Date on Master's Thesis/Doctoral Dissertation


Document Type

Doctoral Dissertation

Degree Name

Ph. D.


Environmental and Occupational Health Sciences

Degree Program

Public Health Sciences with a specialization in Environmental Health, PhD

Committee Chair

Hopp, Torsten

Committee Co-Chair (if applicable)

Hoyle, Gary

Committee Member

Mitra, Riten

Committee Member

Tollerud, David

Committee Member

Jacobs, Robert

Author's Keywords

Occupational safety; biosafety; safety indicators; risk assessment; safety culture; laboratory safety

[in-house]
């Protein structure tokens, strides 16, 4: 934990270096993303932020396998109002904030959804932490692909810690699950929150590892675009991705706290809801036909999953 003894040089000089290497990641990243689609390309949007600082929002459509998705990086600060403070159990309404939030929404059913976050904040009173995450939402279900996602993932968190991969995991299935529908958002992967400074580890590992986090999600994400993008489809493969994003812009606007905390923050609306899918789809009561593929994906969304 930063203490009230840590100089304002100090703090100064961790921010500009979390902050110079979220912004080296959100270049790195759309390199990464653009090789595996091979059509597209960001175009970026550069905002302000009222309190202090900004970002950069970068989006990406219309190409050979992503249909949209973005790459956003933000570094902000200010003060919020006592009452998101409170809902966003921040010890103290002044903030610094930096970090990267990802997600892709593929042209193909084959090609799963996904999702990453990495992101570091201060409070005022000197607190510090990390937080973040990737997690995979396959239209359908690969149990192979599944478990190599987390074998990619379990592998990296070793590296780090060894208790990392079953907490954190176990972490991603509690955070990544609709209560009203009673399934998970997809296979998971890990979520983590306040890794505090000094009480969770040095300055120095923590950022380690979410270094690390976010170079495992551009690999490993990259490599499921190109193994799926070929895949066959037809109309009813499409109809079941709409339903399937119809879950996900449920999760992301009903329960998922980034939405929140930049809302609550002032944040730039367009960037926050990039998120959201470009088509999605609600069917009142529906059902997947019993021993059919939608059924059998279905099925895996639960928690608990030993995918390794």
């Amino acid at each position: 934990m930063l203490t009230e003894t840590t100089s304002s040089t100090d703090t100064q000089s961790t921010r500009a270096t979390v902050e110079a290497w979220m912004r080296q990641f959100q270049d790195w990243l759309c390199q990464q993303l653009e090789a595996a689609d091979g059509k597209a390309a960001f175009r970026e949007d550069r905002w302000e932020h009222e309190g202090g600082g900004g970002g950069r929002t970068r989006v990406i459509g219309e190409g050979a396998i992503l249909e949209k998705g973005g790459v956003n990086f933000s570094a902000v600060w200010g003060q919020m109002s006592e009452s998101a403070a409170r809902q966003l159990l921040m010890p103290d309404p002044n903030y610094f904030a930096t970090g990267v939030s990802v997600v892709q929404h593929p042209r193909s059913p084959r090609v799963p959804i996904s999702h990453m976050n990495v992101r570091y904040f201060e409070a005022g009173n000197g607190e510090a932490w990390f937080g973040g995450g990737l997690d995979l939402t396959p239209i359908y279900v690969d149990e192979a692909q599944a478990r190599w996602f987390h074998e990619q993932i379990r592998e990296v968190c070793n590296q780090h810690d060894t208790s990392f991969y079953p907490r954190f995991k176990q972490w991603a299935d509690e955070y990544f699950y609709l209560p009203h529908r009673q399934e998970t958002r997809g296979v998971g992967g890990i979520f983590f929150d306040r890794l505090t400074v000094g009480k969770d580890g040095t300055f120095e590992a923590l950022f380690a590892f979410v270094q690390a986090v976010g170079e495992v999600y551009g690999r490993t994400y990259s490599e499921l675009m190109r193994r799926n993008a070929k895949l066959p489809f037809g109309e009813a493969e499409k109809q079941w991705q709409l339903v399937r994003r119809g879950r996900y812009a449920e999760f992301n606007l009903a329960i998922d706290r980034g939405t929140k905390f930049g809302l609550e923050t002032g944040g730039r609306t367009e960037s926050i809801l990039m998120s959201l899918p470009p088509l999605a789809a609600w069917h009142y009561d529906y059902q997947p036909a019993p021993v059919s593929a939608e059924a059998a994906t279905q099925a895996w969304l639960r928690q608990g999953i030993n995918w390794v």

Biosafety plays a key role in ensuring safety of researchers’ as well as the public from unintentional exposures to infectious agents. However, the occurrence of lab acquired infections, exposures, and safety lapses in biological laboratories underscores challenges in biosafety program management. The raise in emerging and reemerging infectious diseases and the ongoing COVID-19 pandemic reiterates the need for biosafety and research community to work together. Literature recommends the application of safety climate in measuring safety culture. The goal of this dissertation is to quantify biosafety climate and examine associated factors to understand the gaps between research and biosafety professionals in ensuring safety in biological laboratories. Multiple studies were conducted to collect primary data through surveys, interviews, and program evaluation on perceptions of biosafety climate, practices, and measures in place at public universities in the US. A biosafety climate scale specific to biological laboratories was developed utilizing exploratory factor analysis and confirmatory factor analysis. The impact of COVID-19 pandemic and biosafety program management on biosafety climate perceptions of research professionals was examined. A national survey was administered to research and biosafety professionals to collect data on biosafety climate perceptions at public universities in the US. Analyses were conducted utilizing appropriate statistical tests such as Chi square, T-test, Wilcoxon methods, logistic regression, linear modeling, and ordinal regression. This dissertation makes significant contribution to biosafety climate literature as the insights gained from it could assist in developing biosafety programs that facilitate collaboration between research and biosafety professionals leading to biosafety advancement.